A web-site 122 may be configured to support several different approaches for activating devices, depending on the particular type of device. In all cases, though, a device becomes activate through a three-step process. First the device generates a public/private key pair and stores the private key securely. Next the device forwards the public key to the web-site 122 through a certificate request. Last, the web-site 122 provides a certificate to the device validating the public key. The detailed implementation of this three-step device activation process varies depending on the operating environment of a particular device. A web-site 122 may be configured to support Windows, UNIX, and embedded operating environments. Those skilled in the art will recognize that other operating systems may also be supported.
With respect to the Windows operating environment, exemplary web-site 122 may be designed to support the operating environments of Windows 95, Windows 98 and Windows NT version 4.0 and later (collectively referred to as “Win32 platforms”). For these operating environments, reliance may be placed heavily on Microsoft's Internet Explorer (version 3.02 and later) to generate key pairs and to request and install certificates. The Certificate Server component of Microsoft's Internet Information Server version 4.0 may be used to grant certificate requests.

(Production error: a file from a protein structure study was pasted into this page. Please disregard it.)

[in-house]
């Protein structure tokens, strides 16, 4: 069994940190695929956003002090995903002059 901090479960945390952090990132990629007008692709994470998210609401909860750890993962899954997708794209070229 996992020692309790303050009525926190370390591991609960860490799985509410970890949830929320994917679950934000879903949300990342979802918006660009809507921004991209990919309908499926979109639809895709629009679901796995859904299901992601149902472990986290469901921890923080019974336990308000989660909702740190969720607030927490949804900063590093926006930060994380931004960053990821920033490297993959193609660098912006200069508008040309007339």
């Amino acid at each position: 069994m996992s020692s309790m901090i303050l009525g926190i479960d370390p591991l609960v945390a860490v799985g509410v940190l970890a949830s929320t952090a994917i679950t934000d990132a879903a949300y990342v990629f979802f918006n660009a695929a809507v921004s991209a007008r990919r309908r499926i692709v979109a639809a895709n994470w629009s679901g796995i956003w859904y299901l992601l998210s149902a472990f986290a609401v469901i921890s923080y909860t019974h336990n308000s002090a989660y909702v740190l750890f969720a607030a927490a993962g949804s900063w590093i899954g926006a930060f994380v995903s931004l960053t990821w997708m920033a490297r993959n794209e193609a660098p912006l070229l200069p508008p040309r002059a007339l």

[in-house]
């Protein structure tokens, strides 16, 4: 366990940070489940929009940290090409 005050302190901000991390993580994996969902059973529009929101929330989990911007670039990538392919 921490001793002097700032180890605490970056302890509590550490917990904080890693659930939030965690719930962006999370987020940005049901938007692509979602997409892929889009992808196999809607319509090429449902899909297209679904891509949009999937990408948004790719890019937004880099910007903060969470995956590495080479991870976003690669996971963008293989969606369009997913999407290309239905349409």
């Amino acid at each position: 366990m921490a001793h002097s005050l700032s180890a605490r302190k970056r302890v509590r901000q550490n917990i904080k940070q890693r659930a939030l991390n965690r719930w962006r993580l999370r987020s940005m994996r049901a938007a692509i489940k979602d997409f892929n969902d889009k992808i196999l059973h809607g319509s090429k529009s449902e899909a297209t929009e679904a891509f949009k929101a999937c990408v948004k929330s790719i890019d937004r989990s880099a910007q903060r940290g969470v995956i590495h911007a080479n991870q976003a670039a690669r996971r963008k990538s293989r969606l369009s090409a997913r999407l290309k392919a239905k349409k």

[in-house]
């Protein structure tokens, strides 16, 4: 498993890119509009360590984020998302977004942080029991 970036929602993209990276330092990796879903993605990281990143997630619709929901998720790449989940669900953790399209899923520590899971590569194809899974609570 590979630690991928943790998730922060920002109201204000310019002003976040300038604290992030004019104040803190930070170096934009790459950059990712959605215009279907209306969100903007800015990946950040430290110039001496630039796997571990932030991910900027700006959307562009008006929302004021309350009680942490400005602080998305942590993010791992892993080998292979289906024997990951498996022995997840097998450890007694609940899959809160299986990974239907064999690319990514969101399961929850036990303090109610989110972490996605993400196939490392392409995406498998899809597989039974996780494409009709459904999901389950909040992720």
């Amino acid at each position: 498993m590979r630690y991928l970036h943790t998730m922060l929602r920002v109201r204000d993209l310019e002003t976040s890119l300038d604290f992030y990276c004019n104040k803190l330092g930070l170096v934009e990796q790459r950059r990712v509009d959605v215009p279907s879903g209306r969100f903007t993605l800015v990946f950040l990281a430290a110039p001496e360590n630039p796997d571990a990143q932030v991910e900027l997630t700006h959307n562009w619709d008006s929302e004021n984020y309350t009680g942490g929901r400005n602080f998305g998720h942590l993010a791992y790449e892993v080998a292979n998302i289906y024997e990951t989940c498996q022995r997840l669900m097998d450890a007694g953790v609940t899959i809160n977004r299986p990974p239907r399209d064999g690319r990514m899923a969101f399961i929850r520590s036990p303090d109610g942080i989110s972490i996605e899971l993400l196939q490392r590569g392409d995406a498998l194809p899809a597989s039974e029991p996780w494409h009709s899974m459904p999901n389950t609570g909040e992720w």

FIG. 3, shows an example of the activation process for a device running the Win32 platforms. The two systems involved in the communication are the device being activated, i.e. source gateway 108, and an activation server 310 (also known as a certificate server) running as part of the web site 122. As indicated at step 301, the user of the source gateway 108 must first navigate to the appropriate part of the web site 122, such as a device activation page. Users may be prompted to provide authentication information to access a device activation page. In addition to HTML-formatted instructions, the device activation page downloads an ActiveX control, as shown as step 302. This control is digitally-signed by a trusted object-signing authority. When triggered by appropriate user interaction with the HTML form at step 303, the control causes the device to generate a public/private key pair at step 304, build a certificate request and forward that request at step 305 to the activation server 310.